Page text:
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WASHINGTON WATCH: November 2, 2021



 

THE LONG GAME: Congress inches closer to votes on social spending, infrastructure bills—but big deadlines loom in December

Before departing for Europe, President Biden announced that he and congressional Democrats had reached a “historic” framework for their major social spending package. The revised “Build Back Better” proposal now carries a price tag of about $1.75 trillion—roughly half the original amount. In order to win over centrists, further concessions were made; some high-profile items, including paid family leave and plans to lower prescription drug prices, were eliminated from the bill. However, there was a late push over the weekend to reinstate the curbs on drug costs, a major priority for Senate Budget Committee Chairman Bernie Sanders (I-VT). Overall spending could also be increased by about $100 billion if an immigration-related proposal gains approval from the Senate parliamentarian. House Democrats have set the goal of holding a vote on the package this week, along with the bipartisan infrastructure bill. According to congressional sources, House progressives signaled that they would support both bills.

As the calendar turns to November, Democratic leaders in Congress and the administration have just a little over a month to resolve some pressing issues. First, they will need to find a way to prevent a government shutdown by December 3, when the current stopgap spending bill expires. House and Senate appropriators will meet this week to evaluate how to move forward. Meanwhile, the clock is ticking on the moment when the government could default on its debt. According to a study released last week by the Bipartisan Policy Center, that could occur between mid-December to mid-February. However, it could come sooner if the infrastructure bill is implemented, since billions of dollars will be transferred from the Treasury’s general fund to the highway trust fund. Treasury Secretary Janet Yellen said on Sunday that Democrats should move ahead without GOP support to fix the debt ceiling, suggesting Democrats use Section 304 of the reconciliation process to prevent a filibuster.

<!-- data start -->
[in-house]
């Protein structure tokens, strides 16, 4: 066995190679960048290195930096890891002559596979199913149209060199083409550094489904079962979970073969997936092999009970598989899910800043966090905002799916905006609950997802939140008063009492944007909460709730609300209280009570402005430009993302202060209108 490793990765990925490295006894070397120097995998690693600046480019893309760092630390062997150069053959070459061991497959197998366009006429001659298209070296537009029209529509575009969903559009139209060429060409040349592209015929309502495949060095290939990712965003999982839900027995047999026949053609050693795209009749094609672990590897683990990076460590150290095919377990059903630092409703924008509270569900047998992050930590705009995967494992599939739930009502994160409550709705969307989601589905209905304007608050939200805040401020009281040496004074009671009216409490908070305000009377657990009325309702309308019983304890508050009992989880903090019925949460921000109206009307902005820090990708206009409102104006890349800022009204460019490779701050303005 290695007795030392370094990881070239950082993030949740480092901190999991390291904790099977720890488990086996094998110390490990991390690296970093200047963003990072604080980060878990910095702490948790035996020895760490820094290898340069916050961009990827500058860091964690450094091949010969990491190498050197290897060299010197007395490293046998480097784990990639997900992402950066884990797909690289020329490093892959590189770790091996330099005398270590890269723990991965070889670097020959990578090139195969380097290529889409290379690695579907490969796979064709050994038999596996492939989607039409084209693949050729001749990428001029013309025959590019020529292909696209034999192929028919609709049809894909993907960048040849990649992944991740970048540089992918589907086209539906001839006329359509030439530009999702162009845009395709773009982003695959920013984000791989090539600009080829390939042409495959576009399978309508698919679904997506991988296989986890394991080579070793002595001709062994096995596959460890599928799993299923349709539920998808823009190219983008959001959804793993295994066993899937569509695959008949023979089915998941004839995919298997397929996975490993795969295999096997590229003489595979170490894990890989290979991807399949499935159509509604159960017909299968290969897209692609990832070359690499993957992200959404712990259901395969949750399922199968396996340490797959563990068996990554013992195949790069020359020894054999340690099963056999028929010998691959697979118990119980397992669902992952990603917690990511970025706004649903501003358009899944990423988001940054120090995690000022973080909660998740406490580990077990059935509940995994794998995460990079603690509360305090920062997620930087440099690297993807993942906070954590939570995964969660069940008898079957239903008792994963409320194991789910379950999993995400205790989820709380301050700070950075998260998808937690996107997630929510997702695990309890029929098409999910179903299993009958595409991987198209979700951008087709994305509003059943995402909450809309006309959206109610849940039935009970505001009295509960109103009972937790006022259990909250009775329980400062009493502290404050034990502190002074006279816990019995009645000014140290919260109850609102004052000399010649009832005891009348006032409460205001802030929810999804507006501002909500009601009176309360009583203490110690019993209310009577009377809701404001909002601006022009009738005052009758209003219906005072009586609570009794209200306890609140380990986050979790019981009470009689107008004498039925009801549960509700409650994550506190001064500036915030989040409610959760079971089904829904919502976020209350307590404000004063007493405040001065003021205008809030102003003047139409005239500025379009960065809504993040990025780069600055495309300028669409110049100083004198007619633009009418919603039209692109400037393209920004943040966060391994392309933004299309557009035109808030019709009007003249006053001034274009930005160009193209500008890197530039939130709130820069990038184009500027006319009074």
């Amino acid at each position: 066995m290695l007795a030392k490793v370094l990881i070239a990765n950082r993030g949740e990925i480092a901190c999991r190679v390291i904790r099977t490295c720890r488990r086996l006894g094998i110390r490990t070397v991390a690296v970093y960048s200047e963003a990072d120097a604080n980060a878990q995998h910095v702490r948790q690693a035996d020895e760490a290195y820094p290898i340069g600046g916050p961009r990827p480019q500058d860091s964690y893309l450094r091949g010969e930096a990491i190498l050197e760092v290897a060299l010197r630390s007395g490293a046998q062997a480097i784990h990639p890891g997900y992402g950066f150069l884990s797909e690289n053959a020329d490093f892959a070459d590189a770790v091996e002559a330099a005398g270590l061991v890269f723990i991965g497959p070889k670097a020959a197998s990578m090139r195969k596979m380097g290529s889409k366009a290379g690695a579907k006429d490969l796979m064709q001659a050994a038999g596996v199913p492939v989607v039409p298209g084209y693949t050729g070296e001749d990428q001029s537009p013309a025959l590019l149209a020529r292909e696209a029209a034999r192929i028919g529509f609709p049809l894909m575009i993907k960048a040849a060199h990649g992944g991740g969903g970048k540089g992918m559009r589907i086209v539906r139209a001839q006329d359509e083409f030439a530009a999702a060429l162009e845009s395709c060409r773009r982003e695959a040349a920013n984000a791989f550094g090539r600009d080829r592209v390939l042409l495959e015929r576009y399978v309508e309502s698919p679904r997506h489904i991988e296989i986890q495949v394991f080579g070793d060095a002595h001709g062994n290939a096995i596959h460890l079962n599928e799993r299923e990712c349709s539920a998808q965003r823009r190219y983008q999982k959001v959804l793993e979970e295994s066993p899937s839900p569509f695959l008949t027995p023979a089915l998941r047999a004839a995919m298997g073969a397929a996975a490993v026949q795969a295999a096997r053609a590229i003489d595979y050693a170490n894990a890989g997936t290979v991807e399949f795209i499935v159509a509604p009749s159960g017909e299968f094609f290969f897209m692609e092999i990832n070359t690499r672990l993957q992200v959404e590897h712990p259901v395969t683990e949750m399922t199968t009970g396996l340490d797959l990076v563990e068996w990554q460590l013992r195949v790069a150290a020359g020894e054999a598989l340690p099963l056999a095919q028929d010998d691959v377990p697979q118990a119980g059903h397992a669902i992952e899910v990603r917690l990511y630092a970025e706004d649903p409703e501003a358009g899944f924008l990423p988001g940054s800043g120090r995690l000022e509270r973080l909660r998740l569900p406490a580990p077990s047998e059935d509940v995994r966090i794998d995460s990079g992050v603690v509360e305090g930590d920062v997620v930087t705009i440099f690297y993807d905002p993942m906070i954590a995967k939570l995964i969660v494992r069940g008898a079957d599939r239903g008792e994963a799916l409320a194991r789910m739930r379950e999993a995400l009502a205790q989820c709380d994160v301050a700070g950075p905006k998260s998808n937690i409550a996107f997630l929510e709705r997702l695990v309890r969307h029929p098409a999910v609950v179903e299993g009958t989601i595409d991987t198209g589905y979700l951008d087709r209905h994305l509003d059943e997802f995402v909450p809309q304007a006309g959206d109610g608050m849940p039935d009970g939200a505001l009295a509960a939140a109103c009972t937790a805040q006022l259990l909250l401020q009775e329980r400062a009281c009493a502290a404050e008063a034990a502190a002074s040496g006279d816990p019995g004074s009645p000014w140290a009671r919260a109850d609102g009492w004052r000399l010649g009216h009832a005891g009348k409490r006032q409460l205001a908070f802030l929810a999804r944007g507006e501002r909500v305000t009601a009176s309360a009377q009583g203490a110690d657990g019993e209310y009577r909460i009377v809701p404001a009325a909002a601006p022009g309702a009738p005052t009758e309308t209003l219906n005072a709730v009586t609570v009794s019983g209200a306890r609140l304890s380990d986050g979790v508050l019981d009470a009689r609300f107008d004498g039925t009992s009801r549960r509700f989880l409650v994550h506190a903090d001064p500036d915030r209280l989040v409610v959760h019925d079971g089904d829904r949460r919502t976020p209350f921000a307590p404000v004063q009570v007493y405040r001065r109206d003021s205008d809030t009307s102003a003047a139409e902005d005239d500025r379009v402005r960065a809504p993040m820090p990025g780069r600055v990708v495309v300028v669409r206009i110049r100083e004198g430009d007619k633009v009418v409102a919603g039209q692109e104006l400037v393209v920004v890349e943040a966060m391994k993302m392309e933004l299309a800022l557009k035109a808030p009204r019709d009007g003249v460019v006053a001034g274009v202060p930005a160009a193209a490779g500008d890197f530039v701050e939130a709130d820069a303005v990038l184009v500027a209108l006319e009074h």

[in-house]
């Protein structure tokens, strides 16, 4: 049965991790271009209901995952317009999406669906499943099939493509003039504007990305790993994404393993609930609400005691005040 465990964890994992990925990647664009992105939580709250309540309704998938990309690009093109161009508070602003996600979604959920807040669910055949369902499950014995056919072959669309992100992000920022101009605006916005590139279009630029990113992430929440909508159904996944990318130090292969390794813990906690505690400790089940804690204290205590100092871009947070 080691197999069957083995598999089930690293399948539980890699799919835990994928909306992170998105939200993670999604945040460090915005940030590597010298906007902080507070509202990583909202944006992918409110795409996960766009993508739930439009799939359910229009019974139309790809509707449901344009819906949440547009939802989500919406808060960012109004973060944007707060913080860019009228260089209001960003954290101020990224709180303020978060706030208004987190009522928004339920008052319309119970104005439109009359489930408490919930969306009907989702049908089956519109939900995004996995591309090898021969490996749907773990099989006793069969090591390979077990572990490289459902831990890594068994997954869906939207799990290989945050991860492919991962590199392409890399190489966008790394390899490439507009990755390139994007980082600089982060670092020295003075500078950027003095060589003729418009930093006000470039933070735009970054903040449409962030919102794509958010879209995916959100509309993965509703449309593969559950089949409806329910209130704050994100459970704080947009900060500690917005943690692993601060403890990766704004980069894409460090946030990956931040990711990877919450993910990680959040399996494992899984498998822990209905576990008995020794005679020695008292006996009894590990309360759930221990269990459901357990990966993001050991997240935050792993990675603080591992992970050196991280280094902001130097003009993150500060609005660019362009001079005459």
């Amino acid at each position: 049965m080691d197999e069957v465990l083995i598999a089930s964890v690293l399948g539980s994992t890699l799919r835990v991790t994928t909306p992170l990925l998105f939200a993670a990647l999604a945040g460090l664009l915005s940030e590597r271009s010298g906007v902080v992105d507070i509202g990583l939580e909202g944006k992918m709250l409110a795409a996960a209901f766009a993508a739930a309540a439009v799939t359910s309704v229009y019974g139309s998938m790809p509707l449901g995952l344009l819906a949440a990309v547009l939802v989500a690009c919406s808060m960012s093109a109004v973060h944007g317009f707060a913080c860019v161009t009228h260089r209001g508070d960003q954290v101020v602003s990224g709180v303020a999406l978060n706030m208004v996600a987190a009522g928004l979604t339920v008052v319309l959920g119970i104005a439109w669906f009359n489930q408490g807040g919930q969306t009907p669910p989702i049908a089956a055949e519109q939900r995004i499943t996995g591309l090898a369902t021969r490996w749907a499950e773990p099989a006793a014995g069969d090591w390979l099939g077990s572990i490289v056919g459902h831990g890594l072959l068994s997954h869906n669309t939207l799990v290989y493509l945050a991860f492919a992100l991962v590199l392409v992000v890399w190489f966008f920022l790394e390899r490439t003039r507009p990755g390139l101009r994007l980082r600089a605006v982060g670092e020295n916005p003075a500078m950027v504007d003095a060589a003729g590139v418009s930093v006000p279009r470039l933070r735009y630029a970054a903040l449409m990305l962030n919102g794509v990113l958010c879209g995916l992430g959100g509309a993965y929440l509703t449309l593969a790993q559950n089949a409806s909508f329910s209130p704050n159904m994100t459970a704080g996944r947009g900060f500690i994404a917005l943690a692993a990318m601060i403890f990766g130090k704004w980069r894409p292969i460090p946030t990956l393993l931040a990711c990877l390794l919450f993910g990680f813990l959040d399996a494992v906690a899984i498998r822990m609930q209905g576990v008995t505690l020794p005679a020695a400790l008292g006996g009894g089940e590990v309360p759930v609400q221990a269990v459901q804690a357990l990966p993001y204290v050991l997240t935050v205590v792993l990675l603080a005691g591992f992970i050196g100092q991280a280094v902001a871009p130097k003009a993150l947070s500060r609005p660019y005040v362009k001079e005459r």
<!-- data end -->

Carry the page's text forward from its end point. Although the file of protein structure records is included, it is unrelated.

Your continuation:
Washington Watch is published weekly when Congress is in session. Published monthly during extended recess or adjournment.



 




Spotlight on Puerto Rico





***see corrected language below***


Approval of Plan of Adjustment heading into court

A day after a status hearing with Judge Laura Taylor Swain, both the Puerto Rico House and Senate held votes on P.C. 1003—now Act 53 of 2021— approving the issuance of bonds as required by the Plan of Adjustment. The most recent version of the bill, which included amendments discussed by legislators the week before last, passed by a 14-13 vote, with Senator Gregorio Matías Rosario of the New Progressive Party (NPP) providing the critical vote. Later that Tuesday, Governor Pedro Pierluisi signed the bill into law and the Financial Oversight and Management Board (FOMB) expressed its approval of the bill on Thursday.